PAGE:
Tuesday, December 26, 2006
On a recent trip to New York City via the always convenient JetBlue, the pleasant discovery of a great book exhibition at the New York Public Library just made a great trip even better. Ehon: The Artist and the Book in Japan is up until Feb 4, 2007. Over 280 items in this show... Awe-inspiring and just plain inspiring for any book artist or book lover. The cost of admission ($0) and the bagel & coffee breakfast from the vendor cart across the street, enjoyed on the NYPL steps café tables ($1.85) prove that NYC can be a great bargain as well. A few images from the show here
Thursday, November 30, 2006
Wednesday, November 08, 2006
Reg Beatty, Naomi London, Angela Silver,Carolyn Wren
Jozef Bajus, Diane Bond, Carla Castellani, Rachael Hetezel, Richard Kegler
Curated by Penelope Stewart and Jeff Sherven
University at Buffalo North Campus
B45 Gallery Center for the Arts, Amherst NY
www.visualstudies.buffalo.edu Info call: 645-6878 x1350
gallery hours: Tuesday-Saturday 11am-6pm. Close Nov. 23-26
Monday, November 06, 2006
11th Annual Holiday Print Sale Benefit
One Day Exhibition & Sale of Student Print Media
UB’s Printmaking program and ePic:
the Experimental Print Imaging Center
ePic & Printmaking @ the Dept of Visual Studies
Thursday, November 16, 2006 11:30 AM to 7:30 PM
The University at Buffalo Center For The Arts Atrium
Artist’s Prints by Students, Alumni and ePic’s Community Printshop Participants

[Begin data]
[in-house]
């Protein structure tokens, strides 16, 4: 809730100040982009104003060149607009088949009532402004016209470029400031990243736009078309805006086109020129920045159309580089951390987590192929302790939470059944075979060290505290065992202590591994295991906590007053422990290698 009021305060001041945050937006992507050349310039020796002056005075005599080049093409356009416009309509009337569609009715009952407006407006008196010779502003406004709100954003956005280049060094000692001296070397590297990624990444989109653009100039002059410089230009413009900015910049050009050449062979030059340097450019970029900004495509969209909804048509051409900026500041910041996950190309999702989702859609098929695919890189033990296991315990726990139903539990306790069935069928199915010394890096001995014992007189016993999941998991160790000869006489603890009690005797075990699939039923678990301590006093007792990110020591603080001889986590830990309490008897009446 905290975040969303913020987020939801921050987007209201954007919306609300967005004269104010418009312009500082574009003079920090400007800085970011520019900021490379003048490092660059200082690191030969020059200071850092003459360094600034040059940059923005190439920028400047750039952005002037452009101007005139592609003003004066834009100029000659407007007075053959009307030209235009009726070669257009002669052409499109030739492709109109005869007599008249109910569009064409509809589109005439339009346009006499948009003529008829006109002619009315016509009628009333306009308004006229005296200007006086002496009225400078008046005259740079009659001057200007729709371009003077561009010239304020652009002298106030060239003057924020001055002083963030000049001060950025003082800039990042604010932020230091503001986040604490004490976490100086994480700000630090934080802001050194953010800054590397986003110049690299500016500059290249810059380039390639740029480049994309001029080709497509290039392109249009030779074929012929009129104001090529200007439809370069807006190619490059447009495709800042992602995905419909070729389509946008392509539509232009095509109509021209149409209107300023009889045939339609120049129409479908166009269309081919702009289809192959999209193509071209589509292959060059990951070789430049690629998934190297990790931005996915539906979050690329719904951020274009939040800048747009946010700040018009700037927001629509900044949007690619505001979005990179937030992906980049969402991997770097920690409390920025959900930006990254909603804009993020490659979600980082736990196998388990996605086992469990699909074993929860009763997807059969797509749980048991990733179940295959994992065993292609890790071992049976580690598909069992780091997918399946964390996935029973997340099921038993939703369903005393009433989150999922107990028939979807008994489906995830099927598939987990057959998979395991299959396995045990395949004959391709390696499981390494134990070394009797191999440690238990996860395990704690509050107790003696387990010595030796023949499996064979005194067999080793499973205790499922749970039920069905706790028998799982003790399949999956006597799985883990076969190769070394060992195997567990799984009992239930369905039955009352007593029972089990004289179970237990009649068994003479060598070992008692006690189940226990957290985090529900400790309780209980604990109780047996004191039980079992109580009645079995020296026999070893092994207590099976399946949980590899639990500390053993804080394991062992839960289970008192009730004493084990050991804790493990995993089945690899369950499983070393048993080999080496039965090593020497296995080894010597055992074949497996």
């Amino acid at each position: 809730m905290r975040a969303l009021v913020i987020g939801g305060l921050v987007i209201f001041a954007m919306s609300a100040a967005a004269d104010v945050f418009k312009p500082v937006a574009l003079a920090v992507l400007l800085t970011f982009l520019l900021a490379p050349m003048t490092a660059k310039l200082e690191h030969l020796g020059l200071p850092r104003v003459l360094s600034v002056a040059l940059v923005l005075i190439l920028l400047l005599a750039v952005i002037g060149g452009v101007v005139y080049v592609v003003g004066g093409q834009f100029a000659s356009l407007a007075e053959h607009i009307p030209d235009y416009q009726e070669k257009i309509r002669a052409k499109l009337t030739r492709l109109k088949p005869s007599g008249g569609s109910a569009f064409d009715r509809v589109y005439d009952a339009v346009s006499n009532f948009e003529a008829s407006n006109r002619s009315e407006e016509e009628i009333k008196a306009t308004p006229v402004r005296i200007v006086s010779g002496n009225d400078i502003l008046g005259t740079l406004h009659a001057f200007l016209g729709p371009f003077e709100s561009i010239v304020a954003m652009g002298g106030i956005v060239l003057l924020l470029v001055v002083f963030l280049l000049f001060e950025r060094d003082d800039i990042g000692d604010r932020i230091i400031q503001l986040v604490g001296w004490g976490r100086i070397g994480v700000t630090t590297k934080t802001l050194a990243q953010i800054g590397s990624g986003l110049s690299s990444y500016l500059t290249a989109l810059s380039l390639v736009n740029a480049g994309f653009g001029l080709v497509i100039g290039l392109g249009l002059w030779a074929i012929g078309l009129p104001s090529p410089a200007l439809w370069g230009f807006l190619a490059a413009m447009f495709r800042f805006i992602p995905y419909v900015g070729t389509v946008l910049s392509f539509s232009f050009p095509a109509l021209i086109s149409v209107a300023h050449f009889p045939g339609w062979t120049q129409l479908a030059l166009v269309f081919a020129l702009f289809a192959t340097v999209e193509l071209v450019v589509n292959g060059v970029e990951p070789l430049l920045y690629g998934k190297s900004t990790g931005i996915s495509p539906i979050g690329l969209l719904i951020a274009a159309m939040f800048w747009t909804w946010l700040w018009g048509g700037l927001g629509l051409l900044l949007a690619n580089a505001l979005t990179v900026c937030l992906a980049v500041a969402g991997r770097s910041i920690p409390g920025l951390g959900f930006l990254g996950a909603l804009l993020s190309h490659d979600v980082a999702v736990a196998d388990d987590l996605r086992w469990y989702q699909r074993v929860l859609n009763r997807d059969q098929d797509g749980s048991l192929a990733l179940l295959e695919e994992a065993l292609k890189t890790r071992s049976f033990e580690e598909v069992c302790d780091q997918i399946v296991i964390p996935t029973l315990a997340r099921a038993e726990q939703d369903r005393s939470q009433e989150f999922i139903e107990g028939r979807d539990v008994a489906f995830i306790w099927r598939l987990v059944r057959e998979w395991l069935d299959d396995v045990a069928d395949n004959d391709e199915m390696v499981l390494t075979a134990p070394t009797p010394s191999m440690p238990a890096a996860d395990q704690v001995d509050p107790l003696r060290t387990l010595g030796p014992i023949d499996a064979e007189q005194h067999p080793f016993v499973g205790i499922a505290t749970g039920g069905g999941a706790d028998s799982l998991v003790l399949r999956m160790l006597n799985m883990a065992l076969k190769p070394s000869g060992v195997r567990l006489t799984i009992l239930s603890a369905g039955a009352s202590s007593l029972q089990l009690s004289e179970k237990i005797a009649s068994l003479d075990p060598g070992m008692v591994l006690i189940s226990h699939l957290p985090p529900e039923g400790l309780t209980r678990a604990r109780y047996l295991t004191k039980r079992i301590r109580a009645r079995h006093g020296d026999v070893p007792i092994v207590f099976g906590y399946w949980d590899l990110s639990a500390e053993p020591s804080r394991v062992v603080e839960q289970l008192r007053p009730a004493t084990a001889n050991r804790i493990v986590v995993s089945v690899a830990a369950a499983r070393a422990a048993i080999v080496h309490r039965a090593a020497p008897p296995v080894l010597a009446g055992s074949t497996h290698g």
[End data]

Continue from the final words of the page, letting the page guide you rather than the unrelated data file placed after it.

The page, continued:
All proceeds support student scholarship and research in print media through the ePic Fund.
This years print sale is held in conjunction with the opening reception for the Informal Bookwork’s exhibition, 5:00 – 7:00 PM, in the Visual Studies Gallery B45. Informal Bookwork’s runs November 16th through December 12th.
For more information e-mail: jsherven @ buffalo.edu
Tuesday, October 17, 2006
A recent WNYBAC and Roycroft sponsored workshop at the Roycroft Campus in East Aurora, NY focuses on hand set type and a modified oriental binding. The end result was a limited edition book. The five participants each selected a motto attributed to Roycroft founder Elbert Hubbard and then selected from type and ornaments in the type cases at the Roycroft Shop. The book designed by Richard Kegler features an inset title label and a sewn edge with insert colored leather squares reminiscent of the Dard Hunter designs of the early 1900s. There was also a hand set title page and colophon page signed by each of the 5 participants. All pages were printed on 100# Mohawk Superfine paper. A few of the signed edition of 30 copies will be available to WNYBAC members in the near future
Tuesday, August 15, 2006
Friday, June 16, 2006
Wednesday July 12, 6-9:30pm
at: The Karpeles Manuscript Library Museum 220 North St at Elmwood.
You are cordially invited to attend an open house and meet up for the Western New York Book Arts Collaborative. This gathering is intended as a social get-together to discuss the WNYBAC and upcoming projects. It is also a chance to see the newly renovated Karpeles Manuscript Library Museum on Elmwood Ave. It is also the first Buffalo appearance of special guest, book artist Andy Farkas who will discuss and show examples of his work.